Up on the High Line

New York City’s High Line Park is situated on a former elevated freight railroad that was in operation from 1934 until 1980, on the west side of Manhattan. I’d been wanting to visit this distinctive park since it opened in 2009, and finally had the opportunity to do so this October. The next phase of the High Line is scheduled to open in 2011.
The High Line Park was designed by the landscape architecture firm of James Corner Field Operations. Although it is a linear park, it’s not one whose purpose is to get from Point A to Point B. Its walking surface isn’t laid out in a direct line; it instead shifts left and right, and is punctuated with islands of plantings and a diversity of areas for viewing and sitting. The design compels you to slow down and invites you to linger. From this park which is 30 feet above street level, you can take in views of the Hudson River and the variety of buildings and streetscapes of the up-and-coming Meatpacking District. You can also just enjoy the immediate surroundings of the uniquely-designed High Line itself.
The design of this park echoes the history of the High Line in several respects. Train tracks cut through the planters and walkways. Historic Art Deco railings have been retained and renovated along some of the park’s edges. In addition, the choice of plantings reflects the self-seeded landscape that dominated the rail line after trains ceased using it.
Other interesting features include custom linear concrete pavers that separate and narrow as they blend into plant beds; benches that appear to lift up from the walkways; and an area with amphitheater-type seating oriented toward a street view. Buildings also straddle the park in three locations.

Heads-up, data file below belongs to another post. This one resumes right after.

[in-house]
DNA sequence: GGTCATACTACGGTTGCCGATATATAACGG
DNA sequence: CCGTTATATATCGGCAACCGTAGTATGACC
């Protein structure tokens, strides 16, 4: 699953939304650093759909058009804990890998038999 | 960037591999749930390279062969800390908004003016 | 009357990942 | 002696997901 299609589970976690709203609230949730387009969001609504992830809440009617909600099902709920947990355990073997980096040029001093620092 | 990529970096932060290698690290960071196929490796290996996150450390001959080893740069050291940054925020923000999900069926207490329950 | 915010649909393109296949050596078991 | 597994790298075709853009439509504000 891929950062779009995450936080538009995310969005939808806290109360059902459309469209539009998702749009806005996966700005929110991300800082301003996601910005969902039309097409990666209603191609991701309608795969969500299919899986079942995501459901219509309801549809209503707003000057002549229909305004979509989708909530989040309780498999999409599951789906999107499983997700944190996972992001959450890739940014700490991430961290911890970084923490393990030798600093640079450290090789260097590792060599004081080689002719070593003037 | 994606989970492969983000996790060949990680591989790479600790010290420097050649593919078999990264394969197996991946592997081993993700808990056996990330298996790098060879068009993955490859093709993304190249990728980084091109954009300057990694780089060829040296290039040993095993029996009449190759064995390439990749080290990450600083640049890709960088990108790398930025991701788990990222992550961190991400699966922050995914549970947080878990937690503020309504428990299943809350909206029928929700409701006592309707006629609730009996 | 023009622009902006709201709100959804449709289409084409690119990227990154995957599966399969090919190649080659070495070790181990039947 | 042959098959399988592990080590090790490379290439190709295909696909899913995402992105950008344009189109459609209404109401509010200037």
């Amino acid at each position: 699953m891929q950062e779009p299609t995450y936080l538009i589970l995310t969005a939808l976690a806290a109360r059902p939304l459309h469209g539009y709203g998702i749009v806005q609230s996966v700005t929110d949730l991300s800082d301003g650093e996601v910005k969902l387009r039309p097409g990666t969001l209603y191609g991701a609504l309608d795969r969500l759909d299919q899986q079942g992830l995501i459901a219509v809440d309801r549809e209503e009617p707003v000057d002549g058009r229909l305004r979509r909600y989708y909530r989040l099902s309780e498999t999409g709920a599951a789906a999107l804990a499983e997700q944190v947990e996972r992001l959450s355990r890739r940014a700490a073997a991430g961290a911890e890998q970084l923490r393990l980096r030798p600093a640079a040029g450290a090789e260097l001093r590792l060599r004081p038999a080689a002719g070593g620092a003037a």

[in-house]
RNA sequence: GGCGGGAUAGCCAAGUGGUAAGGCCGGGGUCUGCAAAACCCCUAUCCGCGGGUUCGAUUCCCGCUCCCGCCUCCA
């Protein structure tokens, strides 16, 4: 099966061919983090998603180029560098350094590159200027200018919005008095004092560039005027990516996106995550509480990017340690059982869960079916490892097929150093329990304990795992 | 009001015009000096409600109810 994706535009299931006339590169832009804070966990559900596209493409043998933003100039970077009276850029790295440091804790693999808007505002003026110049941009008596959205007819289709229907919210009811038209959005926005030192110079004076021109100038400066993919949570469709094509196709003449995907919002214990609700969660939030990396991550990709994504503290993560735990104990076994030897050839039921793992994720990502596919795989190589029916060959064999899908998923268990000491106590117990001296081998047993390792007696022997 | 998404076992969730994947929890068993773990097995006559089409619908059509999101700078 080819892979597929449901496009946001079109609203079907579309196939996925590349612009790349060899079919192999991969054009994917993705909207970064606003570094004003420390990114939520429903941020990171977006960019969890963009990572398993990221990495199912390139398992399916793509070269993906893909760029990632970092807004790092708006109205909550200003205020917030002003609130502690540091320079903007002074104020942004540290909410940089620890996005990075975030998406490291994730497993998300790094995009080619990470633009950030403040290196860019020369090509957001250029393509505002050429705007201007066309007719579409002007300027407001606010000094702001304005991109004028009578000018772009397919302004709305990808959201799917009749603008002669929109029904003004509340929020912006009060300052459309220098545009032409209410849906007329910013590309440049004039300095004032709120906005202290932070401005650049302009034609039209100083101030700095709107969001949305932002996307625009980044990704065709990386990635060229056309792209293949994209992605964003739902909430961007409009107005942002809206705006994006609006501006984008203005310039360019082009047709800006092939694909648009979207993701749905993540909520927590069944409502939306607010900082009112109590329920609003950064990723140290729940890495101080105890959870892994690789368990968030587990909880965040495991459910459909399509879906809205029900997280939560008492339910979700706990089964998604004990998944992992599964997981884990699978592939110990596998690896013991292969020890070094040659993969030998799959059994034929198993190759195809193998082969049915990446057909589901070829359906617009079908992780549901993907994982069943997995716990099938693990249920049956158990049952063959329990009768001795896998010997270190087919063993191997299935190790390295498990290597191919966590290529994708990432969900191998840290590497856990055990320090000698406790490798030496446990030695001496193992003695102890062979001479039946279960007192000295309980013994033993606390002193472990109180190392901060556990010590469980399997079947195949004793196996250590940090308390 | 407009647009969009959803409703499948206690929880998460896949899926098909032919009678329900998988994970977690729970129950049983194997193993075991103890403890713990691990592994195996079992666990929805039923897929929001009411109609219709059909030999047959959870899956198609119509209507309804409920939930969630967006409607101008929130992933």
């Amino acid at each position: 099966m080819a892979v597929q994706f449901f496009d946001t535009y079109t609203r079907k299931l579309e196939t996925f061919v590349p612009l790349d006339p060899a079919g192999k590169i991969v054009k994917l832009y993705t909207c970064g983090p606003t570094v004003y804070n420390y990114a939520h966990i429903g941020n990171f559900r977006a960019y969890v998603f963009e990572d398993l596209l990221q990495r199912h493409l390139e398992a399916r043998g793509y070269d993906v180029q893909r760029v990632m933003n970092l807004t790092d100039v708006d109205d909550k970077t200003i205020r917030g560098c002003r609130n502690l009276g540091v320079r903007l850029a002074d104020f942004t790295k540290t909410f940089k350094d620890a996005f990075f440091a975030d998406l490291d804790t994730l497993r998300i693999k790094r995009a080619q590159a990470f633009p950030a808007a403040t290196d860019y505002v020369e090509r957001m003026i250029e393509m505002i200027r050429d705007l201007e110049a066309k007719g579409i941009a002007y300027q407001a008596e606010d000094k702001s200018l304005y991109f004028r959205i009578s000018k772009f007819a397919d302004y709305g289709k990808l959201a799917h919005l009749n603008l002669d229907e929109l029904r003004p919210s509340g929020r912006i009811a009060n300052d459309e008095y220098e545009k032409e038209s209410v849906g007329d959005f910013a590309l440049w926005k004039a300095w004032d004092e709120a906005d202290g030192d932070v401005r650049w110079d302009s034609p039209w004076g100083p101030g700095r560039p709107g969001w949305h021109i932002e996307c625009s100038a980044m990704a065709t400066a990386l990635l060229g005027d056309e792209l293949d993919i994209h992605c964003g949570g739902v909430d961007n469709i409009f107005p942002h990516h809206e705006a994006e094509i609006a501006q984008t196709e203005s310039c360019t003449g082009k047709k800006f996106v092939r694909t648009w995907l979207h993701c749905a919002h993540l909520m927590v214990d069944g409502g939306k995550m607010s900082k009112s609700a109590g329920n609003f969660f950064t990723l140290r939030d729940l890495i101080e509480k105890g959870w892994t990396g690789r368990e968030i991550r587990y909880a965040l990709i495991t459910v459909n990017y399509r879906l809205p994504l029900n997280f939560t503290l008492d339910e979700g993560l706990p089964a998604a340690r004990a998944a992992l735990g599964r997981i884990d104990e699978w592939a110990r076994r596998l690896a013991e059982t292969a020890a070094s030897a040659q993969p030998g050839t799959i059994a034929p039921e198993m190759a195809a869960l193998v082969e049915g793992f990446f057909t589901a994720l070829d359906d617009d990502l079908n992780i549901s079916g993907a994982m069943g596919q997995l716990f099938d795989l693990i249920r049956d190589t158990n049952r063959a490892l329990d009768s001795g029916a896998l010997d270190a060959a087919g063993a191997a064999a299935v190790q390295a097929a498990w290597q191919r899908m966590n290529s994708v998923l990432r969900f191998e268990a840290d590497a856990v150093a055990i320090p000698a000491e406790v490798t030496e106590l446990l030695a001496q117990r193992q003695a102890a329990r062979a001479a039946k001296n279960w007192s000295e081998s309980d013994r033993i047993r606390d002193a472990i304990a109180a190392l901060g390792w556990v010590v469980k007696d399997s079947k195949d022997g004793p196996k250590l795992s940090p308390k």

I would like to return to the High Line during other seasons, to observe the wide variety of plants when they’re in bloom, and to do some more photography. I’m also looking forward to visiting the second phase. Walking this park is truly a delightful and unique experience, which is definitely worth repeating!

Benches appear to emerge from the deck.

Art Deco railing

Looking east onto 15th Street

Lounging in the sun

It was too chilly on the day of my visit to sit in this shady area.

Asters in bloom

Pavement blends into plantings

One of several views of the Hudson River from the High Line

Additional information about the High Line can be found at http://www.thehighline.org/.

Photos by Alice Webb

3 thoughts on “Up on the High Line

  1. Thanks for sharing these photos – I have been wanting to visit this park too, I love visiting places where urban blight is turned into useable spaces full of life. Looks cold in the pics, but even so, if I lived around there I’d much rather walk through this on my way home than have to deal with street-level noise and commotion. The asters are gorgeous!

  2. Eric K.

    I love how they retained the rails and bridges in some locations, blending old and new goes a long way towards creating one-of-a-kind spaces for this one-of-a-kind city!

    The main railline in Worcester use to run where City Hall now stands. It would be fun to install rails in the streets and sidewalks abutting the building where the tracks use to lay to make this connection – it’s the railroads that built this city and continue to power it today….

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